NORAD Missed Previous Chinese Spy Balloons: ‘A Domain Awareness Gap We Have to Figure Out’

Chinese surveillance balloons have previously entered U.S. airspace but went undetected by the Pentagon, the commander in charge of protecting American skies said Feb. 6.

The revelation comes as the Pentagon has sought to explain how a Chinese surveillance balloon was able to float over North America last week, getting far enough into U.S. airspace that the military said it was unsafe to shoot down without risking injuries to civilians on the ground.

“As NORAD commander, it’s my responsibility to detect threats to North America,” Air Force Gen. Glen D. VanHerck, the head of North American Aerospace Defense Command (NORAD) and U.S. Northern Command (NORTHCOM), told reporters. “I will tell you that we did not detect those threats. And that’s a domain awareness gap that we have to figure out.”

Pentagon officials said Feb. 4 surveillance balloons had entered U.S. airspace at least four times in recent years, during both President Joe Biden’s and President Donald Trump’s administrations. The intelligence community eventually made “us aware of those balloons that were previously approaching North America or transited North America,” according to VanHerck, but NORAD did not know about those cases in real-time, showing a deficiency in protecting American skies.

This most recent balloon sparked domestic and international uproar. It first entered the U.S. Air Defense Identification Zone (ADIZ) on Jan. 28, before traversing the Aleutian Islands, entering Canada, and reentering the United States over northern Idaho on Jan. 31, U.S. officials said. VanHerck said the balloon was “up to” 200 feet tall and had a “jet airline type” payload of a couple thousand pounds.

The NORAD commander said when the balloon was near the Aleutian Islands and approaching Alaska, the U.S. “could not take immediate action because it was not demonstrating hostile act or hostile intent.” But the situation changed once it flew over the continental U.S.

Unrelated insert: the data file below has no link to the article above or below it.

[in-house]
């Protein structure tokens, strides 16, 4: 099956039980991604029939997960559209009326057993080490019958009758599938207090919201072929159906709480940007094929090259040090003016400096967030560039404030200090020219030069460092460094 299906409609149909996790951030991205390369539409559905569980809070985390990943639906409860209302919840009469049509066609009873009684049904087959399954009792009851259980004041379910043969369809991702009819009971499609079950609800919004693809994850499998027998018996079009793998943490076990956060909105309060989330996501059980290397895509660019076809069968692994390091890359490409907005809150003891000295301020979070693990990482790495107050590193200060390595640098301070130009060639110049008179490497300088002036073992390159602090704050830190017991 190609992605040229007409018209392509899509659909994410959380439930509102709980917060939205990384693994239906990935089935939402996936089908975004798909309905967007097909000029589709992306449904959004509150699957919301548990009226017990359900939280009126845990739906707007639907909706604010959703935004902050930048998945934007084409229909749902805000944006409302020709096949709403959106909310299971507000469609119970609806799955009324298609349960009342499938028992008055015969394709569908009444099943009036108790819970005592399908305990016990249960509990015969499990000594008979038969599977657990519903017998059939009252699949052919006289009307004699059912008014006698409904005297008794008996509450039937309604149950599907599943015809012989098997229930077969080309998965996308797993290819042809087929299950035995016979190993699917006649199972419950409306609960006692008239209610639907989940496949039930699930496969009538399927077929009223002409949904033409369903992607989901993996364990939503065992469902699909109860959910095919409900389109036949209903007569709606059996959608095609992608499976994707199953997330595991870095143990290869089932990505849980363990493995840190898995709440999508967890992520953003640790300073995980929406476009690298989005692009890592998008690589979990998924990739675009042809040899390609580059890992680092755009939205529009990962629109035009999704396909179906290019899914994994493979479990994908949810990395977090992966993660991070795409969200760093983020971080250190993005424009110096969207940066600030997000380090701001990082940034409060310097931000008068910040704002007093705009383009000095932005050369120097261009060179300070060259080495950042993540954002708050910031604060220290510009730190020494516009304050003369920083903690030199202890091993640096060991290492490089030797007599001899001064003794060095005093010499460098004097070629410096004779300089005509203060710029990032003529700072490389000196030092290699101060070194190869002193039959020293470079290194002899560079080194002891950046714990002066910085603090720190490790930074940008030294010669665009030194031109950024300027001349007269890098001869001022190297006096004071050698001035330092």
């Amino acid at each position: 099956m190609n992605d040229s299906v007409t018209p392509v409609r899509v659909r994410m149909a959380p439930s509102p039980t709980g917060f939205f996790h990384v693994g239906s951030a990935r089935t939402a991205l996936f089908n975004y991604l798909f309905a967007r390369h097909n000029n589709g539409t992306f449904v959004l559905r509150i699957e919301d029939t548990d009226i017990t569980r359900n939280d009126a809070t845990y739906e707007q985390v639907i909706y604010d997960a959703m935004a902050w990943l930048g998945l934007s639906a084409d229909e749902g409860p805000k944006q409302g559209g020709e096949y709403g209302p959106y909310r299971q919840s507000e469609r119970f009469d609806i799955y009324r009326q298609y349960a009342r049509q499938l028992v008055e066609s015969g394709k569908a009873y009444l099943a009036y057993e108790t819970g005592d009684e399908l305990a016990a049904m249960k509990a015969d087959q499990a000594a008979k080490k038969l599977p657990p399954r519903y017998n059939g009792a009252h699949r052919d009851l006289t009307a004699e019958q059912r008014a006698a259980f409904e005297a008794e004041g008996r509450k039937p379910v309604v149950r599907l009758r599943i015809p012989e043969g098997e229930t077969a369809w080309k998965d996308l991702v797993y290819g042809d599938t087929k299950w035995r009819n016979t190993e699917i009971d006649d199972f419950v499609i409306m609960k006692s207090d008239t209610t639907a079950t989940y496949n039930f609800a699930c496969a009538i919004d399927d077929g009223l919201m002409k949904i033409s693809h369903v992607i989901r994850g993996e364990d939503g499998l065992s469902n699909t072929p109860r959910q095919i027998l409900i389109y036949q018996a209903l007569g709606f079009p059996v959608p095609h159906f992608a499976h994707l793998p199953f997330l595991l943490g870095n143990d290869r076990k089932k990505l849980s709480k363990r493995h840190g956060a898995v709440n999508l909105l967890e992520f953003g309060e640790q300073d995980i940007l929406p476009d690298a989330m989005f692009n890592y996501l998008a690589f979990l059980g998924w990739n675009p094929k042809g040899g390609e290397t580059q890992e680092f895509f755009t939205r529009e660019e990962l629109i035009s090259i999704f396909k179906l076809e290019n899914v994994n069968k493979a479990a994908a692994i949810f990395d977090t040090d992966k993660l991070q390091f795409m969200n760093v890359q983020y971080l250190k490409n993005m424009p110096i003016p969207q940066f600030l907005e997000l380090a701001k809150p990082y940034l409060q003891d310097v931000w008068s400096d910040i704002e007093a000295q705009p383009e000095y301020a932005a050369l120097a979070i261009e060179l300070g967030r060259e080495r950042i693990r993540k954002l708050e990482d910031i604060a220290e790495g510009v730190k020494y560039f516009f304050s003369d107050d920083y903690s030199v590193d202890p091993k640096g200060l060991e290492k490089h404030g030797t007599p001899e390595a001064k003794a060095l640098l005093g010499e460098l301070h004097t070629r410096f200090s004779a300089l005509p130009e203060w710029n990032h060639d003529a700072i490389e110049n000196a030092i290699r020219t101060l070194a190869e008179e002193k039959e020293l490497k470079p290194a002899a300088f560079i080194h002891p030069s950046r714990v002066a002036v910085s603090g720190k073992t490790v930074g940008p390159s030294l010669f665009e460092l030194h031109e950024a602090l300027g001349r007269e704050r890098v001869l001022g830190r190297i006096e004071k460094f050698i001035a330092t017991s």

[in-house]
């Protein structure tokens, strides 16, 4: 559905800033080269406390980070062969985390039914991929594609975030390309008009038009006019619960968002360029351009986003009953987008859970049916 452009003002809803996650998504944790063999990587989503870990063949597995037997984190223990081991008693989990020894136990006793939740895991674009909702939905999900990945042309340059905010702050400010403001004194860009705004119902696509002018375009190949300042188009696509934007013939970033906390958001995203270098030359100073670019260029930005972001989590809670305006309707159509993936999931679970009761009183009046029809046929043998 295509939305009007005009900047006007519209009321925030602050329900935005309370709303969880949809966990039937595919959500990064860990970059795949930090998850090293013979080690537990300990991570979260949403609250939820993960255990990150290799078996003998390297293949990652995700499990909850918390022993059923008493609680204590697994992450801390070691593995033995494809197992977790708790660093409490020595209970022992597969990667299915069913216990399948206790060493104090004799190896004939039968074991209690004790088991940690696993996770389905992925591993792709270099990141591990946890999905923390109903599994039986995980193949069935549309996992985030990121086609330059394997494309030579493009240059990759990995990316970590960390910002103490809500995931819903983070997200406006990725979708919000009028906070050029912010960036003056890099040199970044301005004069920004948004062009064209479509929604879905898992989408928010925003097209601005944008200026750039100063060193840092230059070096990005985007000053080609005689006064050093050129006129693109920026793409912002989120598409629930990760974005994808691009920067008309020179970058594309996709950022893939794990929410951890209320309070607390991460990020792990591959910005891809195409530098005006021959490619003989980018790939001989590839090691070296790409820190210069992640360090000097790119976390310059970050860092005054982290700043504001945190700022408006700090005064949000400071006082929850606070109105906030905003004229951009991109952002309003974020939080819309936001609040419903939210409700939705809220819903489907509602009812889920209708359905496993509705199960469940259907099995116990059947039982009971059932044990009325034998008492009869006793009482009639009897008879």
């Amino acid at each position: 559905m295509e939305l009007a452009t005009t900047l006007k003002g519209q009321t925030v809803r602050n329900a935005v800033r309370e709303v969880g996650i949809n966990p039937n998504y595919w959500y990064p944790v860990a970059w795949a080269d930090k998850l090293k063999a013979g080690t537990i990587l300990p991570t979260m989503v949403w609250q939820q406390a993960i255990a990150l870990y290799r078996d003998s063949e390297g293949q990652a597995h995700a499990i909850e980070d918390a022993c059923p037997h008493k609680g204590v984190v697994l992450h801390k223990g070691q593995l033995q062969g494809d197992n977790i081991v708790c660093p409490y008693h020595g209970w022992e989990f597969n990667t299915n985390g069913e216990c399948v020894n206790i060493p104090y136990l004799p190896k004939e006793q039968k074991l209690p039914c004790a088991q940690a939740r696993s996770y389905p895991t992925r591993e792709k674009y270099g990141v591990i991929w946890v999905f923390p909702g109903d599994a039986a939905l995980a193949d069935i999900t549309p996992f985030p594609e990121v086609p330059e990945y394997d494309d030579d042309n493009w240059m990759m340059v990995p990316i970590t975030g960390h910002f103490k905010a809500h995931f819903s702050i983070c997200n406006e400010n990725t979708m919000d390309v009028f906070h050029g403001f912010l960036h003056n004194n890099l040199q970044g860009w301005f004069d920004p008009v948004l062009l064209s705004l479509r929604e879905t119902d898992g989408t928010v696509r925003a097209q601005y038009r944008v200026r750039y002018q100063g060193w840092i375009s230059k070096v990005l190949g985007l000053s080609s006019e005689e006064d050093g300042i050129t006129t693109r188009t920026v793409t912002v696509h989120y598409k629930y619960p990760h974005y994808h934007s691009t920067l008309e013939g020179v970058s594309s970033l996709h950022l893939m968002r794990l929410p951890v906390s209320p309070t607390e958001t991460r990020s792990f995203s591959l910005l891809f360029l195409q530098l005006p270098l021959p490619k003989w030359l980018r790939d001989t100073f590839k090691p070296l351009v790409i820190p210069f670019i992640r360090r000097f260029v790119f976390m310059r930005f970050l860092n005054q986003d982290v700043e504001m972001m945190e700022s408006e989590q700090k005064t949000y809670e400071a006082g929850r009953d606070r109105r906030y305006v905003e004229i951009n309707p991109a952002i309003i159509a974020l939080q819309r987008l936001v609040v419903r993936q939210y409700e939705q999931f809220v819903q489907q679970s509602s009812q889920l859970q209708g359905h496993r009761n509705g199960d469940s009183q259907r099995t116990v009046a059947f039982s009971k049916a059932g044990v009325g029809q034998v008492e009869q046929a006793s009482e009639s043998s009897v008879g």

Biden ordered the balloon shot down Feb. 2. By that point, the balloon was visible to civilians on the ground and was operating over U.S. nuclear intercontinental ballistic missile (ICBM) silos at Malmstrom Air Force Base, Mont. But military commanders thought shooting the balloon down might cause serious damage on the ground.

The U.S. waited for the balloon to drift off the coast of South Carolina before an F-22 shot it down with an AIM-9X Sidewinder air-to-air missile.

VanHerck said “this balloon did not present a physical military threat to North America,” which is why the U.S. did not shoot it down when it was first detected and waited until the issue was raised to the highest levels of the government.

American officials have stressed the balloon did not pose a risk to U.S. citizens—as long as it remained airborne—throughout the entire time it transited North America. The U.S. “covered” and “minimized any collection” of intelligence by the balloon, VanHerck said. U.S. officials have declined to identify the balloon’s payload, though they have said it is clearly a surveillance asset. China claims it was a rogue weather balloon and the U.S. violated international law by shooting it down.